Prickly pear purifies water

A water filtering process based on the nopal cactus or prickly pear found throughout Mexico, which is being designed by the chemical engineer Norma Alcantar at the University of South Florida in Tampa, USA, will be tested in Temamatla, Mexico in the summer of 2006, according to Science News (17 September, 2005, Vol.

A water filtering process based on the nopal cactus or prickly pear found throughout Mexico, which is being designed by the chemical engineer Norma Alcantar at the University of South Florida in Tampa, USA, will be tested in Temamatla, Mexico in the summer of 2006, according to Science News (17 September, 2005, Vol. 168). The process may provide a simple solution to purify groundwater contaminated with arsenic, sand and other solids.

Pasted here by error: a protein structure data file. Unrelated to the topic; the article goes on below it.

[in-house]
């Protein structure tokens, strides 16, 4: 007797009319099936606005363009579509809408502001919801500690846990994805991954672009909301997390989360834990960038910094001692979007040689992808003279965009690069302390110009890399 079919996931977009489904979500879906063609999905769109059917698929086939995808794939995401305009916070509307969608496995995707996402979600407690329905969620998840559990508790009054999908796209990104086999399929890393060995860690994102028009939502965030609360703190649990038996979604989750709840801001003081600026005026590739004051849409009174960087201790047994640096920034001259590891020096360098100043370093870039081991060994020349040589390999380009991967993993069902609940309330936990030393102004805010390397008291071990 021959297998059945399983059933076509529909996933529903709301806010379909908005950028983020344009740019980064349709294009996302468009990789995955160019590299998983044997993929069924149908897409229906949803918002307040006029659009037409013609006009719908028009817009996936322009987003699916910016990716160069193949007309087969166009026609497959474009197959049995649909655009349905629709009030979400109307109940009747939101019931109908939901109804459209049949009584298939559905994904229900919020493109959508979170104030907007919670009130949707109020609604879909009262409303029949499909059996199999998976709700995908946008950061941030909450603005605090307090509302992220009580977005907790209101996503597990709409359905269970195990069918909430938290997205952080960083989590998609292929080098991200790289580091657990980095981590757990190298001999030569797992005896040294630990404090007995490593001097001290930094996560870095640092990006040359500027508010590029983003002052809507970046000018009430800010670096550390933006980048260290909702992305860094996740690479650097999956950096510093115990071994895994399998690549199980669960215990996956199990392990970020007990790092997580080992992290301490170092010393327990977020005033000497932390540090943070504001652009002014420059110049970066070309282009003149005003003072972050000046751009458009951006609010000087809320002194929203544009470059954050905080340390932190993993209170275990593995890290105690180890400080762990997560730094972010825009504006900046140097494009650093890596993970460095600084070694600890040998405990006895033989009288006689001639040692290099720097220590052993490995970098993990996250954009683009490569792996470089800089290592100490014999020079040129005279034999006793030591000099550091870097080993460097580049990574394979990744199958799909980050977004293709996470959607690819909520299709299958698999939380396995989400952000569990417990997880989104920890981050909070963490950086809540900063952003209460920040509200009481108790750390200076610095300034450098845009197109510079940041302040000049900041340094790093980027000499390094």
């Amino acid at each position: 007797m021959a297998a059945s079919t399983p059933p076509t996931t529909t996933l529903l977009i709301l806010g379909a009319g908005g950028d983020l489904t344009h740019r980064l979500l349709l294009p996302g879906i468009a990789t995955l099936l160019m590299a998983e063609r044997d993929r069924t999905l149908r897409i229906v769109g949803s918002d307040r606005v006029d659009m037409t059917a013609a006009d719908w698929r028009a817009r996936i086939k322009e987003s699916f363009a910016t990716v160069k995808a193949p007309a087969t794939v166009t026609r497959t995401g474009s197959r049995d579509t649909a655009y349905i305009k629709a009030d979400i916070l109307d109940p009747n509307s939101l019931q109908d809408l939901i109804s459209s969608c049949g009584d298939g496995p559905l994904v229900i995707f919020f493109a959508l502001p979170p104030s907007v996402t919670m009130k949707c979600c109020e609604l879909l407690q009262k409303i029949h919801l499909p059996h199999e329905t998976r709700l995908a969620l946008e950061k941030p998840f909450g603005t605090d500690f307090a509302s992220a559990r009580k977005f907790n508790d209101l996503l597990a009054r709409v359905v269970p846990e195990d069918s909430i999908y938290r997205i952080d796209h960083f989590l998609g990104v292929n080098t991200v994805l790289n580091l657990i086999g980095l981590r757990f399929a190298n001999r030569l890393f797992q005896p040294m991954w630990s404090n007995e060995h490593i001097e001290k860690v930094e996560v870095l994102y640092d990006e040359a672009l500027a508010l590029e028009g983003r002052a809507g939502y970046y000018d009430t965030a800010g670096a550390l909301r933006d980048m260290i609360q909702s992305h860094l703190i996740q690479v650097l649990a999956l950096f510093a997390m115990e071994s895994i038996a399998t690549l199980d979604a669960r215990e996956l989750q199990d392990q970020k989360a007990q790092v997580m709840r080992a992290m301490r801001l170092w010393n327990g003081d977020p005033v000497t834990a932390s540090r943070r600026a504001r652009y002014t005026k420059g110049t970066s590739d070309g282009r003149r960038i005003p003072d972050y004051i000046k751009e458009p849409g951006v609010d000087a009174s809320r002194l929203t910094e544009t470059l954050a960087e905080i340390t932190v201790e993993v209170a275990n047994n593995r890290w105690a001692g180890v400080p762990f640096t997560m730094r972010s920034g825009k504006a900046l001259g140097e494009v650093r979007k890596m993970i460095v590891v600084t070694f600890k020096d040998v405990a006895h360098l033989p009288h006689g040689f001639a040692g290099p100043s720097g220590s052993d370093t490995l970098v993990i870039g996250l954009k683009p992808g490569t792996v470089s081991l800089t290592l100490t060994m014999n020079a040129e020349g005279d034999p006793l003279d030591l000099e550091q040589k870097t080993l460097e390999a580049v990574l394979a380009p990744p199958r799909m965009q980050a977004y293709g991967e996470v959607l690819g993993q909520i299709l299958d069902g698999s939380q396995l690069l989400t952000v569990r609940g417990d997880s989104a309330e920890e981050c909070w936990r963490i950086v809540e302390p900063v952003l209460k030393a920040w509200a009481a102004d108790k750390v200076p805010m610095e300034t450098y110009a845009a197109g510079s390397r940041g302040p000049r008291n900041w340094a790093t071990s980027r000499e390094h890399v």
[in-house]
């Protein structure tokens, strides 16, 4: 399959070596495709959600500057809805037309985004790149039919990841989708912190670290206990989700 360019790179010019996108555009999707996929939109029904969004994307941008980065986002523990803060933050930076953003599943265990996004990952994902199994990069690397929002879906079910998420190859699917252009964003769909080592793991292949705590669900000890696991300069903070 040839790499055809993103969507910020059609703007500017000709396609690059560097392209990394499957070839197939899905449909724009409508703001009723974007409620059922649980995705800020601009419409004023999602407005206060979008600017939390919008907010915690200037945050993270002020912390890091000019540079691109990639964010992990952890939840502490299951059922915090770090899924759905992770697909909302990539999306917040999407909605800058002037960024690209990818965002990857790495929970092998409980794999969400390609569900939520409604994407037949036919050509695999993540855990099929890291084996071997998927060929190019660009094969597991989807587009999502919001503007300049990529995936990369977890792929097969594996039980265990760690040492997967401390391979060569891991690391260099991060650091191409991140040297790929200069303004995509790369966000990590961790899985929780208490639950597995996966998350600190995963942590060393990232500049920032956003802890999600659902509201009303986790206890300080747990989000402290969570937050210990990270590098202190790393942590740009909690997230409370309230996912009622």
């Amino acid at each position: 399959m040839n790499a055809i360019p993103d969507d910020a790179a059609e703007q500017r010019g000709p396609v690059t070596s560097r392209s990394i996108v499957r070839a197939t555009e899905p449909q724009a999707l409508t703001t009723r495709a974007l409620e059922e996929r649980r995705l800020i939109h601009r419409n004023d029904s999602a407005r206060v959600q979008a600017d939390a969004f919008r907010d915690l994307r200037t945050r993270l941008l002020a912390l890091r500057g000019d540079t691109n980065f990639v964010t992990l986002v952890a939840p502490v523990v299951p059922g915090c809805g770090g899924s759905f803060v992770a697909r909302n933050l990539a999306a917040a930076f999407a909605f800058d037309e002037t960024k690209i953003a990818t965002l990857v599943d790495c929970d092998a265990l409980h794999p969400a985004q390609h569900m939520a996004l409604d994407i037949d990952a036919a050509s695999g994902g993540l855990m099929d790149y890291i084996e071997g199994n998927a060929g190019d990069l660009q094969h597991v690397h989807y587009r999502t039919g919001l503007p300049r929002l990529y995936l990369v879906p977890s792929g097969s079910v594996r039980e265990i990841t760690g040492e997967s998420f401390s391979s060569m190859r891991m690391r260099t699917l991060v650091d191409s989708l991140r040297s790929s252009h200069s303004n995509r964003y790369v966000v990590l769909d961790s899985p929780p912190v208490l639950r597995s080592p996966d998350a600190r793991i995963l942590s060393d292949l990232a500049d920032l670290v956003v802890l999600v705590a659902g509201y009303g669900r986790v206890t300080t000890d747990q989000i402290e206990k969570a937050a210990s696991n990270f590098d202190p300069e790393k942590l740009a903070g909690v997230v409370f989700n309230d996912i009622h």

Alcantar reports that Latin American communities used the cactus to filter water, but this traditional practice has almost completely disappeared. Drinking water in many Mexican cities is laced with arsenic, ions, heavy metals, and bacteria, which may be precipitated out by using the cactus’ mucilage, a “thick, gooey substance that enables the plant to store large amounts of water.” Research conducted by Alcantar and her group will attempt to determine the optimal mucilage dosage to purify water.

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